A Midweek Devotional - Union
Our time in 1 John has turned the recent focus of my heart to our union with Christ. At the same time, I’ve been feasting on a book with the same name (Union with Christ) by Rankin Wilbourne. Much of where John has pointed us to find our assurance of salvation flows directly out of our union with Christ. So as we prepare our hearts for 1 John 2:7-11 and the call to love, I’d like to turn our mid-week focus to the power source behind our love: union in Christ.
Wednesday, January 22nd
Larger Portion of Scripture - Colossians 3:1-17
Focused Passage for Reflection - Colossians 3:1-4
Reflecting on the Text:
If I look through my wallet I find several identification cards. Some cards list my affiliation with insurance companies, hotel chains, office supply companies, and even a fast-food restaurant. Take my Hilton Honors card for example. While it indicates some connection to a particular chain of hotels, it bears no real importance in my life today. Oh sure, I may pull it out if I am looking for a hotel room, and when I mention the affiliation, I may get some small benefit. But until then I will leave it in my wallet…compartmentalized.
For some of us, that is precisely how we view Christianity. The label indicates some level of affiliation with a certain group of people and a certain set of beliefs. When we need it we will pull it out of our wallet for proof of identification, and to receive a few benefits. But until then we will keep it in our wallet where it belongs…compartmentalized.
I’m not trying to be overly cynical. It’s just that in the Bible belt, many of us are walking around with affiliation cards which have little to no bearing on our daily lives. But Scripture points us to so much more! It points us to a Christianity which has little to do with an ID card and everything to do with union in Christ.
Colossians 3 is one of those places in Scripture where this union is most clearly articulated. There in the first 4 verses, we see our union in Christ described as a NEW STATUS. In these 4 verses, Paul describes what is true of the Christian as a result of his or her new status in Christ. And notice, there is no hint of compartmentalized belief. Instead, our union speaks to the totality of our being…a new being in Christ.
Verse 1 begins with “…If then you have been raised with Christ…” Paul is speaking of the Christian by indicating he or she has been raised. Verse 3 indicates that those who have been raised with Christ also died with Christ. Then he gives one of the most powerful summaries of our union in all of Scripture when he says “your life is hidden with Christ in God.” The implication of being in with Christ is then laid out in verse 4, both for in the now, and the not yet. Christ is your life (now), and you will appear with Him in glory (not yet).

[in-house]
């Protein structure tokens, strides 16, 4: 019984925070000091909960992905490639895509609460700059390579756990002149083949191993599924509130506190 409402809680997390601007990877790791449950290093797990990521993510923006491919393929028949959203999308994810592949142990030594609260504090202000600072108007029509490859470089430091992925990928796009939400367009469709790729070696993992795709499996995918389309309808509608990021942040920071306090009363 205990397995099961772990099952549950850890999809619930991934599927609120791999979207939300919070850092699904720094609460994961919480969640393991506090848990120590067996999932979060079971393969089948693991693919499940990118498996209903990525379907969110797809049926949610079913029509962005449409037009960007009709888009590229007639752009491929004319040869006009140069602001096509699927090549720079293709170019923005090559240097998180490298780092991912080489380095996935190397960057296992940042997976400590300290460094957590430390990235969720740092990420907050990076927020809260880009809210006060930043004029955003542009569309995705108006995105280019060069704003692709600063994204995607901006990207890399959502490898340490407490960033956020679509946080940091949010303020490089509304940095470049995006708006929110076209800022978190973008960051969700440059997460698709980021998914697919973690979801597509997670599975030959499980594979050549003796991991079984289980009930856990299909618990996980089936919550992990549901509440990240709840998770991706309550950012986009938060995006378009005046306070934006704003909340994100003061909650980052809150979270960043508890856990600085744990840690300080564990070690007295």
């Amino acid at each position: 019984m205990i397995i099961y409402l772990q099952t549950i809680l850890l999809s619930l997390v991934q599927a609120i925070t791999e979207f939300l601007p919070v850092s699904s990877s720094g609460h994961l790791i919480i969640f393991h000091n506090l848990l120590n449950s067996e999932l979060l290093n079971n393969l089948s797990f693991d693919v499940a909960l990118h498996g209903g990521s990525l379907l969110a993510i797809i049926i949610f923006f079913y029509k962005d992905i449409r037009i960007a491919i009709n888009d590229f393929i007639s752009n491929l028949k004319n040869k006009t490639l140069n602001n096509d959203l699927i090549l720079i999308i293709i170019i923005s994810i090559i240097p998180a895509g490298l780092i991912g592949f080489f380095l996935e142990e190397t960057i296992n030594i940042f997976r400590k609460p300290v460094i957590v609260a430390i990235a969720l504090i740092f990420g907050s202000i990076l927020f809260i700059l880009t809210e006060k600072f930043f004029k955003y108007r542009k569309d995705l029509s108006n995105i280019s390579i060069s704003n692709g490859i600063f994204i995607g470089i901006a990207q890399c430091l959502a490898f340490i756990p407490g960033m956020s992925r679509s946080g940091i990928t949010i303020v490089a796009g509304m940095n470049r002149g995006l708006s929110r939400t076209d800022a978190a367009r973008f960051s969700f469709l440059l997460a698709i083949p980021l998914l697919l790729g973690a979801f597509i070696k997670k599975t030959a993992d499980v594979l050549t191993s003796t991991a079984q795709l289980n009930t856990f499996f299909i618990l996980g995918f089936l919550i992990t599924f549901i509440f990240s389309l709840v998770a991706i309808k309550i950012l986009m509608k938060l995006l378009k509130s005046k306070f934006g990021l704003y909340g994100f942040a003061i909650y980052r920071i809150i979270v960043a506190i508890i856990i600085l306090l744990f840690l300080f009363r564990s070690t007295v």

So to summarize…if you are in Christ you are raised with Him, you have died in Him, you are hidden in Him, He is your life, and you will be glorified with Him. Our union is total. We are swallowed up in Him. As opposed to a Sunday morning compartment, the Christian life is described here as an intimate, constant, ever-present relational connection to the God of the universe. And by virtue of this relational connection, we are forgiven, we are given a new power source (the Holy Spirit), we have a new life, a new identity, a new hope, a new family, and new affections.
Those new affections which flow out of the new status lead us to our NEW OBEDIENCE. Almost swallowed up in this description of our union in Christ are two command statements: SEEK and SET. Actually, they are the same. The passage tells us to seek the things above and to set our minds on the things above. It is telling us our thought life (or our new affections) are to be connected to our new status in Christ.
There is much more to say regarding union with Christ. As I said before, Rankin Wilbourne wrote a fantastic book about it. But maybe, for now, it will suffice for us to meditate on the gift we have been given in Christ and the realization that He doesn’t just want a little bit of us. He wants the entirety of our being. So keep the insurance card in your wallet, but know that Jesus won’t be relegated to a compartment. His love is not bite-sized. It is all-encompassing.
Questions for personal reflection:
Where do you feel the temptation to compartmentalize Jesus? Are you even aware of the temptation?
What might it look like for you to pull Jesus out of your wallet and allow Him access to your relationships? To your work? To your entertainment?
How might your prayer life change if your concept of the Christian life matured from compartmentalization to union?